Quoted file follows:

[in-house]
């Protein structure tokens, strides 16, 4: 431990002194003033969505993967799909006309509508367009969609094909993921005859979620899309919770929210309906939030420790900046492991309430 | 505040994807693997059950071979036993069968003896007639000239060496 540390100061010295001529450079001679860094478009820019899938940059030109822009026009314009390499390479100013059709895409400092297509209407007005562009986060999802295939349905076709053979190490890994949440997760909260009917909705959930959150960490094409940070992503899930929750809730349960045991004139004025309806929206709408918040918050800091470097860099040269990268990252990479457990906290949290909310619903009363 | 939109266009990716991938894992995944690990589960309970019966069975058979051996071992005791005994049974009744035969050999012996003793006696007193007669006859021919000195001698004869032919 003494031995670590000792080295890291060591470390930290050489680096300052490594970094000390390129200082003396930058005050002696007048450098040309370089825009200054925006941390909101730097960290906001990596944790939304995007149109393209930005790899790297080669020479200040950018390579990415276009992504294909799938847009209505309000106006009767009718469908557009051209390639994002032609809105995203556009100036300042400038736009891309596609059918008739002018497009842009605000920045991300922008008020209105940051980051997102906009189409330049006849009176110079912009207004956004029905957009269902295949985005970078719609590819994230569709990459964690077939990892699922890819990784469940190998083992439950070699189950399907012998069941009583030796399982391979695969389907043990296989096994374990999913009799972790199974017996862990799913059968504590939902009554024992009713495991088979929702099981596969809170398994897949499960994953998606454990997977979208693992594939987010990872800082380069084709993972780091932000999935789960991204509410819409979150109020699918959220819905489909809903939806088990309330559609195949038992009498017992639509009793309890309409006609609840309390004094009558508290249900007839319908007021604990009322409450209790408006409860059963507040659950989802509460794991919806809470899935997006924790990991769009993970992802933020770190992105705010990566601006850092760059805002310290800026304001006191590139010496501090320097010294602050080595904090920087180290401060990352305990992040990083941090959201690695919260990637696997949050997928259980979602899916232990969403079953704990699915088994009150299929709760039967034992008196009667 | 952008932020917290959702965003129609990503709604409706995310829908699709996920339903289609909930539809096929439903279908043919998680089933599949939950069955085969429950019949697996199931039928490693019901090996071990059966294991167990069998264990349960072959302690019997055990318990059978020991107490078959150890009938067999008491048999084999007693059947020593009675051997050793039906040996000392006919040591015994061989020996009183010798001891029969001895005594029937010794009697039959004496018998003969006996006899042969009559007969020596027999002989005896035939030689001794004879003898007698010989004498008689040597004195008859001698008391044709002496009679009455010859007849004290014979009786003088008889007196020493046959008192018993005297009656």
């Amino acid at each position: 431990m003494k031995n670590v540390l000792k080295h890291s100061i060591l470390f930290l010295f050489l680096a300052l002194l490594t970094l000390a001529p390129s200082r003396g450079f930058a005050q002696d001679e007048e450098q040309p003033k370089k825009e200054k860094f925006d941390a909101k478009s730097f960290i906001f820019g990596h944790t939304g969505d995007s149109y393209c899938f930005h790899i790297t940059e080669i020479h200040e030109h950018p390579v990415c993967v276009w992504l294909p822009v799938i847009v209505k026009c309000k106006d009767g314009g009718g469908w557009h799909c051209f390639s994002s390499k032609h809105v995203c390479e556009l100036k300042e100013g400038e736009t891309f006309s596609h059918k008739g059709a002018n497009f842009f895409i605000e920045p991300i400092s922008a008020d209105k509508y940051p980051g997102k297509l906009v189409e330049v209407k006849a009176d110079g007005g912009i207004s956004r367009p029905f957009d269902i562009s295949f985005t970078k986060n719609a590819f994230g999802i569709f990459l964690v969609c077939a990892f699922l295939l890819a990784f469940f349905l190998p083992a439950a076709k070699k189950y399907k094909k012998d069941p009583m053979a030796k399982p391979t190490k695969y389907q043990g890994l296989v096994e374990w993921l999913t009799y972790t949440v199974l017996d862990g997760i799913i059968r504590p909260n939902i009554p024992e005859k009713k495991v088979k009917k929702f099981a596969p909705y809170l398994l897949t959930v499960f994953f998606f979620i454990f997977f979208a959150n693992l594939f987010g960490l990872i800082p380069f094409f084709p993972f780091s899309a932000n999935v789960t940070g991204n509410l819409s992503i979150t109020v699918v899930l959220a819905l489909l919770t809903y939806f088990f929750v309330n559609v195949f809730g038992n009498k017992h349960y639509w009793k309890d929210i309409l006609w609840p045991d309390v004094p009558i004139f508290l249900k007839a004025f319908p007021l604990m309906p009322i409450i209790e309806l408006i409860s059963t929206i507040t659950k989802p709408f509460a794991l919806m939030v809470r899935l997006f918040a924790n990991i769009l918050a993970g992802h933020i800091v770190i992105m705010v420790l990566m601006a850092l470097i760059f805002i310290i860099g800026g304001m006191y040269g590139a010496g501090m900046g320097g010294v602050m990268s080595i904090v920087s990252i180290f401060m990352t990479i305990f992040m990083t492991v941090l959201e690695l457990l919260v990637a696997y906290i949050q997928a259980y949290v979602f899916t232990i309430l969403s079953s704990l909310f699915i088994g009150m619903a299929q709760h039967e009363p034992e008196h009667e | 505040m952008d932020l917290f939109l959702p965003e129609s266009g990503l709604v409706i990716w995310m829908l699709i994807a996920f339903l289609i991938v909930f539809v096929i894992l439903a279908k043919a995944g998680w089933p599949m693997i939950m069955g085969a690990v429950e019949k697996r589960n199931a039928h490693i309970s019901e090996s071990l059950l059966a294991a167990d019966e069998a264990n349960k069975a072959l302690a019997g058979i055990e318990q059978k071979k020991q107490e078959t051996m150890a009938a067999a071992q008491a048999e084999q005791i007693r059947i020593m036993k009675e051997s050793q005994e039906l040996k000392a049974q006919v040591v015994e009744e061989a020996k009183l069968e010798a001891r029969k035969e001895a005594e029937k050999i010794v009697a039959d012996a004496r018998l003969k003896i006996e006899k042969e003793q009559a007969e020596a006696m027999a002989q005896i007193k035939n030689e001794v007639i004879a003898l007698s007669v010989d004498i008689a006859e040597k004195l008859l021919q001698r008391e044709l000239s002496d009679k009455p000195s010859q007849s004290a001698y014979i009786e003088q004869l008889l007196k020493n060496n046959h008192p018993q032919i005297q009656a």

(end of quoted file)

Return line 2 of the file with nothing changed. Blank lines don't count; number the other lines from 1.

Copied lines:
């Protein structure tokens, strides 16, 4: 431990002194003033969505993967799909006309509508367009969609094909993921005859979620899309919770929210309906939030420790900046492991309430 | 505040994807693997059950071979036993069968003896007639000239060496 540390100061010295001529450079001679860094478009820019899938940059030109822009026009314009390499390479100013059709895409400092297509209407007005562009986060999802295939349905076709053979190490890994949440997760909260009917909705959930959150960490094409940070992503899930929750809730349960045991004139004025309806929206709408918040918050800091470097860099040269990268990252990479457990906290949290909310619903009363 | 939109266009990716991938894992995944690990589960309970019966069975058979051996071992005791005994049974009744035969050999012996003793006696007193007669006859021919000195001698004869032919 003494031995670590000792080295890291060591470390930290050489680096300052490594970094000390390129200082003396930058005050002696007048450098040309370089825009200054925006941390909101730097960290906001990596944790939304995007149109393209930005790899790297080669020479200040950018390579990415276009992504294909799938847009209505309000106006009767009718469908557009051209390639994002032609809105995203556009100036300042400038736009891309596609059918008739002018497009842009605000920045991300922008008020209105940051980051997102906009189409330049006849009176110079912009207004956004029905957009269902295949985005970078719609590819994230569709990459964690077939990892699922890819990784469940190998083992439950070699189950399907012998069941009583030796399982391979695969389907043990296989096994374990999913009799972790199974017996862990799913059968504590939902009554024992009713495991088979929702099981596969809170398994897949499960994953998606454990997977979208693992594939987010990872800082380069084709993972780091932000999935789960991204509410819409979150109020699918959220819905489909809903939806088990309330559609195949038992009498017992639509009793309890309409006609609840309390004094009558508290249900007839319908007021604990009322409450209790408006409860059963507040659950989802509460794991919806809470899935997006924790990991769009993970992802933020770190992105705010990566601006850092760059805002310290800026304001006191590139010496501090320097010294602050080595904090920087180290401060990352305990992040990083941090959201690695919260990637696997949050997928259980979602899916232990969403079953704990699915088994009150299929709760039967034992008196009667 | 952008932020917290959702965003129609990503709604409706995310829908699709996920339903289609909930539809096929439903279908043919998680089933599949939950069955085969429950019949697996199931039928490693019901090996071990059966294991167990069998264990349960072959302690019997055990318990059978020991107490078959150890009938067999008491048999084999007693059947020593009675051997050793039906040996000392006919040591015994061989020996009183010798001891029969001895005594029937010794009697039959004496018998003969006996006899042969009559007969020596027999002989005896035939030689001794004879003898007698010989004498008689040597004195008859001698008391044709002496009679009455010859007849004290014979009786003088008889007196020493046959008192018993005297009656």